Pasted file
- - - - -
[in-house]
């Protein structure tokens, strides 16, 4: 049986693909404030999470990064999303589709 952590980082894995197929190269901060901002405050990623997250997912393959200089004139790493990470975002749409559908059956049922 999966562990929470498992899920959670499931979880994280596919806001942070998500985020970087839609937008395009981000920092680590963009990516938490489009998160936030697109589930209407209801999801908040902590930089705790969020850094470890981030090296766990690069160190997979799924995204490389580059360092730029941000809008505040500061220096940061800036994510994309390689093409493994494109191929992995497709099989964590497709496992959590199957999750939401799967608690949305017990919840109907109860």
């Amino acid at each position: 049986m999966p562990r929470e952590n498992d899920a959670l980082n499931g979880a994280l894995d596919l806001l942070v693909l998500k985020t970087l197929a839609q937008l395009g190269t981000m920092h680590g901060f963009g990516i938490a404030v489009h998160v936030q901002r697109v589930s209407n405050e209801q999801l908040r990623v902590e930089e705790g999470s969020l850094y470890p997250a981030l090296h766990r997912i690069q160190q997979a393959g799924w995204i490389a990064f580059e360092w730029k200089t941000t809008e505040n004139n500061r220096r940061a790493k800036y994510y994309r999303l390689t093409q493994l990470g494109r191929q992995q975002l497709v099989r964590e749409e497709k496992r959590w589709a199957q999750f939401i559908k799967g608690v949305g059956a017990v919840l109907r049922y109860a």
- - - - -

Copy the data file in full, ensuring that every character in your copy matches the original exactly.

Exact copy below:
[in-house]
């Protein structure tokens, strides 16, 4: 049986693909404030999470990064999303589709 952590980082894995197929190269901060901002405050990623997250997912393959200089004139790493990470975002749409559908059956049922 999966562990929470498992899920959670499931979880994280596919806001942070998500985020970087839609937008395009981000920092680590963009990516938490489009998160936030697109589930209407209801999801908040902590930089705790969020850094470890981030090296766990690069160190997979799924995204490389580059360092730029941000809008505040500061220096940061800036994510994309390689093409493994494109191929992995497709099989964590497709496992959590199957999750939401799967608690949305017990919840109907109860």
């Amino acid at each position: 049986m999966p562990r929470e952590n498992d899920a959670l980082n499931g979880a994280l894995d596919l806001l942070v693909l998500k985020t970087l197929a839609q937008l395009g190269t981000m920092h680590g901060f963009g990516i938490a404030v489009h998160v936030q901002r697109v589930s209407n405050e209801q999801l908040r990623v902590e930089e705790g999470s969020l850094y470890p997250a981030l090296h766990r997912i690069q160190q997979a393959g799924w995204i490389a990064f580059e360092w730029k200089t941000t809008e505040n004139n500061r220096r940061a790493k800036y994510y994309r999303l390689t093409q493994l990470g494109r191929q992995q975002l497709v099989r964590e749409e497709k496992r959590w589709a199957q999750f939401i559908k799967g608690v949305g059956a017990v919840l109907r049922y109860a």